​Copyright 2017. Jennifer Phillips, Author. All rights reserved.

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     I’m almost through my second year doing the 12x12 Picture Book Challenge. I’ve learned so much, and I still have so much more to learn.
     The challenge involves writing 12 picture book drafts over 12 months. I’m in the Golden level this year. That gives me the opportunity to submit polished works to agents. There’s a wonderful online critique community and monthly webinars with editors, agents and authors. That brings me to the point of this journal entry.
     A recent webinar presenter asked a provocative question that has stuck with me: Is your picture book worth $50,000? She explained this is the average minimum expense for a publisher to bring a book to market.
     I’m not new to the reality that publishing is a business. I know editors usually must create a profit and loss statement projecting book costs and sales.
     It’s just super easy to put that all aside when you’re writing. And, to a certain degree, you need to.
     But the starkness of a dollar figure made an impression. If I was in the position of the publisher, would I invest at least $50k to get my book to readers?
     Put another way, how can I strengthen the crafting of my stories so the answer is a quick and confident yes?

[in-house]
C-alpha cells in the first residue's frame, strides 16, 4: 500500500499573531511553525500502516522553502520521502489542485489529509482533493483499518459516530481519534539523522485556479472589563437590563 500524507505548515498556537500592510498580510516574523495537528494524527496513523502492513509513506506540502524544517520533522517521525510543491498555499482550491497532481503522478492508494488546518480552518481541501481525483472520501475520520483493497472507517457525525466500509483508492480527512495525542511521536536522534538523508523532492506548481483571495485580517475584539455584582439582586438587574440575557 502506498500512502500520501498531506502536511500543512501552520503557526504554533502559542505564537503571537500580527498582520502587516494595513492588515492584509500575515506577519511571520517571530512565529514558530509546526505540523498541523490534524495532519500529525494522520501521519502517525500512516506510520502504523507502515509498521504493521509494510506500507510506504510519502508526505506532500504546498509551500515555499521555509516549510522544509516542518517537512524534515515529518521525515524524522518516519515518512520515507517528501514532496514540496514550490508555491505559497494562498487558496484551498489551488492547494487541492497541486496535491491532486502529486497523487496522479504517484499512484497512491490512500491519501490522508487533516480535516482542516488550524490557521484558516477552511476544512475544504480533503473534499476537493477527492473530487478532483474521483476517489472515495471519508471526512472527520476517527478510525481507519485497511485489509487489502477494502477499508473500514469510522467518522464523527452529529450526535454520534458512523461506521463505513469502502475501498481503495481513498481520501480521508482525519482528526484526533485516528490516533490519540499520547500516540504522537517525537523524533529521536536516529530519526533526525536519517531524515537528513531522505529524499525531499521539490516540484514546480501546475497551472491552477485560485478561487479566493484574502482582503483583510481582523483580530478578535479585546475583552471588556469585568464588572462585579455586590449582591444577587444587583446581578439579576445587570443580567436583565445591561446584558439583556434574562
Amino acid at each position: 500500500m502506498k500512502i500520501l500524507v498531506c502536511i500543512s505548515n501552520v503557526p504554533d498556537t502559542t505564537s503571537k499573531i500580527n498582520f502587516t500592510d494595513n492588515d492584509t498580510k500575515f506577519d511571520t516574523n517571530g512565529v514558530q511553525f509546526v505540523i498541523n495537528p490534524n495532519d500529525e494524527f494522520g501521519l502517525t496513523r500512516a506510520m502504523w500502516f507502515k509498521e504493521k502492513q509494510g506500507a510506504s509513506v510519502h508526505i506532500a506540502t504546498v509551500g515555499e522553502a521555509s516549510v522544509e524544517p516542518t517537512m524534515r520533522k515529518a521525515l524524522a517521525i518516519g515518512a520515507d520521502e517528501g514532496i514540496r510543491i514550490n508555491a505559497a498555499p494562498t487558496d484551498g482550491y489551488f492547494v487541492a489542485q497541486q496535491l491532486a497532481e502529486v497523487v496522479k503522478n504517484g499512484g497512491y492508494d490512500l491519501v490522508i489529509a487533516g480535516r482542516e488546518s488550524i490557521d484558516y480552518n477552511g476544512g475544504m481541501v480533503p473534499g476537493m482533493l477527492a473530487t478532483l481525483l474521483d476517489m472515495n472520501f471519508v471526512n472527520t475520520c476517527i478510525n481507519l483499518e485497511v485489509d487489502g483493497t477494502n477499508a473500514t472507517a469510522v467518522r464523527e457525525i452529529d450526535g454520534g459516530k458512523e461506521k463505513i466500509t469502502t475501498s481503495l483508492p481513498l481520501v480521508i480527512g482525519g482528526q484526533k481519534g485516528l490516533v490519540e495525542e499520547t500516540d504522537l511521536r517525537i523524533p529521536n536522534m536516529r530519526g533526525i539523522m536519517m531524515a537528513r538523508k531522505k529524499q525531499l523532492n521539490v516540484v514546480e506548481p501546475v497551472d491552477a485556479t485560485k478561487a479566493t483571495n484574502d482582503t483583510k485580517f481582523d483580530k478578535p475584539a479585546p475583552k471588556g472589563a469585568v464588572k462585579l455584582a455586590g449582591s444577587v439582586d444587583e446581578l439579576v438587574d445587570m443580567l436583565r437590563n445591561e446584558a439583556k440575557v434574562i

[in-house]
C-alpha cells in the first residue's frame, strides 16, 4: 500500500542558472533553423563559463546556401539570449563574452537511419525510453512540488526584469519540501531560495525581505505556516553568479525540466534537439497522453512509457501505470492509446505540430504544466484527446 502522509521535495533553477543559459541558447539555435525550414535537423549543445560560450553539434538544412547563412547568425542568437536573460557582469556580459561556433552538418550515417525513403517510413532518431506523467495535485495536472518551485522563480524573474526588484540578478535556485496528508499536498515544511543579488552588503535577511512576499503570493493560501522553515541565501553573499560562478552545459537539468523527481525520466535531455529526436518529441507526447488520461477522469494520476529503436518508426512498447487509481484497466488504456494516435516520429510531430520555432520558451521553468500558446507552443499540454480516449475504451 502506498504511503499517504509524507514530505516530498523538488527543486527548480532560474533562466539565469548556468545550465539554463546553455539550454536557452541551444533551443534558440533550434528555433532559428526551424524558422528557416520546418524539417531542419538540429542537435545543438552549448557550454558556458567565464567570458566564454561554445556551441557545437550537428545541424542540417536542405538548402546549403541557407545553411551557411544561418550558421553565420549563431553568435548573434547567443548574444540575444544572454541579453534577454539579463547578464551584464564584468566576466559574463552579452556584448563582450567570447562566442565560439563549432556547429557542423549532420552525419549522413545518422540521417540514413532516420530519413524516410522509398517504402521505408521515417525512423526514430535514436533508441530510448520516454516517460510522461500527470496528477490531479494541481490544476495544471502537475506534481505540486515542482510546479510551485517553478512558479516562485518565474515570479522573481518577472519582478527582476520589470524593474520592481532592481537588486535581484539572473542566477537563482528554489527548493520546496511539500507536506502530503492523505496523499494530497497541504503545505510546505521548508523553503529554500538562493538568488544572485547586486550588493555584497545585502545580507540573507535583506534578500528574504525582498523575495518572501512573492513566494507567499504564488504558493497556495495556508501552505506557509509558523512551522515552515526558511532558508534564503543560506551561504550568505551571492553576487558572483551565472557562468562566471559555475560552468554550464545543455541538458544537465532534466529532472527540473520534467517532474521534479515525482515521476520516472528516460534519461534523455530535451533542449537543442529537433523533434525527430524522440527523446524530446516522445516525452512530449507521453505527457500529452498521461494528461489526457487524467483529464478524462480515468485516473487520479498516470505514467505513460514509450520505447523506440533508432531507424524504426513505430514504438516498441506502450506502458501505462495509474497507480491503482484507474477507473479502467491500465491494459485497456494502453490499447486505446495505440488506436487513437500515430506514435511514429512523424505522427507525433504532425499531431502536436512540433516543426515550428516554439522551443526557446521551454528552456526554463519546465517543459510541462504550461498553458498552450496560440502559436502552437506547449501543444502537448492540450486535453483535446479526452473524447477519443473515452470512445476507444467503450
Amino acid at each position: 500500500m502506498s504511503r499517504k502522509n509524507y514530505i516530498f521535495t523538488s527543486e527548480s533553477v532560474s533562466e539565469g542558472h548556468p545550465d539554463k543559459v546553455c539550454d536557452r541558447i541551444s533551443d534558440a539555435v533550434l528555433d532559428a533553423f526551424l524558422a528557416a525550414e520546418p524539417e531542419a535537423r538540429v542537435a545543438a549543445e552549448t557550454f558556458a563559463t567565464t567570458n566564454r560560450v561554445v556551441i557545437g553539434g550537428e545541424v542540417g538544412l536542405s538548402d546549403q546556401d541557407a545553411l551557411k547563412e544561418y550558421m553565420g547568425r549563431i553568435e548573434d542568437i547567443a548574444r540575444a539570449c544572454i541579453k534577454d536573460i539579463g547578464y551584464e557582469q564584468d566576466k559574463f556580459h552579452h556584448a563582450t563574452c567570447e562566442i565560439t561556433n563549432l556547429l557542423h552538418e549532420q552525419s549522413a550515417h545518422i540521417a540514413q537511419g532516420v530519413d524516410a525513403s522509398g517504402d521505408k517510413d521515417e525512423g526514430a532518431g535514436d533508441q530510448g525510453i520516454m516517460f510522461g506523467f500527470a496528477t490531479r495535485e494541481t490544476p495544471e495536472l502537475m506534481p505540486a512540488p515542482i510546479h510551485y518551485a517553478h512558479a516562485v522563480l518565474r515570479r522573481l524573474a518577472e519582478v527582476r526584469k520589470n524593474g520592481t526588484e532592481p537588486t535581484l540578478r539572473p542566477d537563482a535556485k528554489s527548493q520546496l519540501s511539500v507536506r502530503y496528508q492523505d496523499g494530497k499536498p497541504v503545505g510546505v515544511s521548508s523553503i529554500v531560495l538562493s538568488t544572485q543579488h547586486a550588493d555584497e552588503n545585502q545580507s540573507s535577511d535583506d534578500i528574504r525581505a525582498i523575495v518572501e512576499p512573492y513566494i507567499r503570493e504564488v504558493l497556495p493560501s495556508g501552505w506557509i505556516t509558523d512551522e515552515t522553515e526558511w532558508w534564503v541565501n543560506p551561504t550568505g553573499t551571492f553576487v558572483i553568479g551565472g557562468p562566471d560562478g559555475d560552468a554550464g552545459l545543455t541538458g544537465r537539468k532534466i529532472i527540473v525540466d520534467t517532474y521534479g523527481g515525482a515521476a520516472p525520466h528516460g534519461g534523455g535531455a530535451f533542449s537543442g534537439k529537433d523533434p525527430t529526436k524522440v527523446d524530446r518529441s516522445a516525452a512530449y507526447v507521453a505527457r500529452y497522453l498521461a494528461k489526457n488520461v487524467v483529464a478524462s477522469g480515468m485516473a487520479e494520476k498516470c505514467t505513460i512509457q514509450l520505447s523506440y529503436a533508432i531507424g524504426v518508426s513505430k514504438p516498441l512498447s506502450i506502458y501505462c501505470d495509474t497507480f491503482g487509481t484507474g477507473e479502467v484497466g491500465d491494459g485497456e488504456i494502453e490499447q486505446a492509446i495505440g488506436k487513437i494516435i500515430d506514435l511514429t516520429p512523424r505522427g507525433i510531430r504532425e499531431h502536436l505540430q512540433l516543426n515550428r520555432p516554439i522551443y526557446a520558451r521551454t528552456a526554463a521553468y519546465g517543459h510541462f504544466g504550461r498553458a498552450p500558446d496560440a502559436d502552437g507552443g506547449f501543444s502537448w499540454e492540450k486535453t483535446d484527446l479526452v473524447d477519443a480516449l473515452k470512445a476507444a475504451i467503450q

I am now asking myself that question with every manuscript, picture book or not. It’s not about trying to make something “commercial.” For me, it’s a great provocation to ensure I’m doing the best I can with how I tell a story.
    Right now, I have eight picture book works I’m in love with. That’s a $400,000 investment. It’s up to me to make sure they’re worth it.

     If you’re interested in learning more about how profit and loss statements influence publishing decisions, here’s an informative blog post from Jane Friedman about it.

September 2017 Behind the Curtain Journal Entry:
Is Your Picture Book Worth $50,000?

What's This?

I am journaling about my writing and submission experiences. My goal is to provide helpful, honest details and encouragement to kids, teachers, other writers and those considering the writing life. Feel free to send me questions through my contact page. ​​​​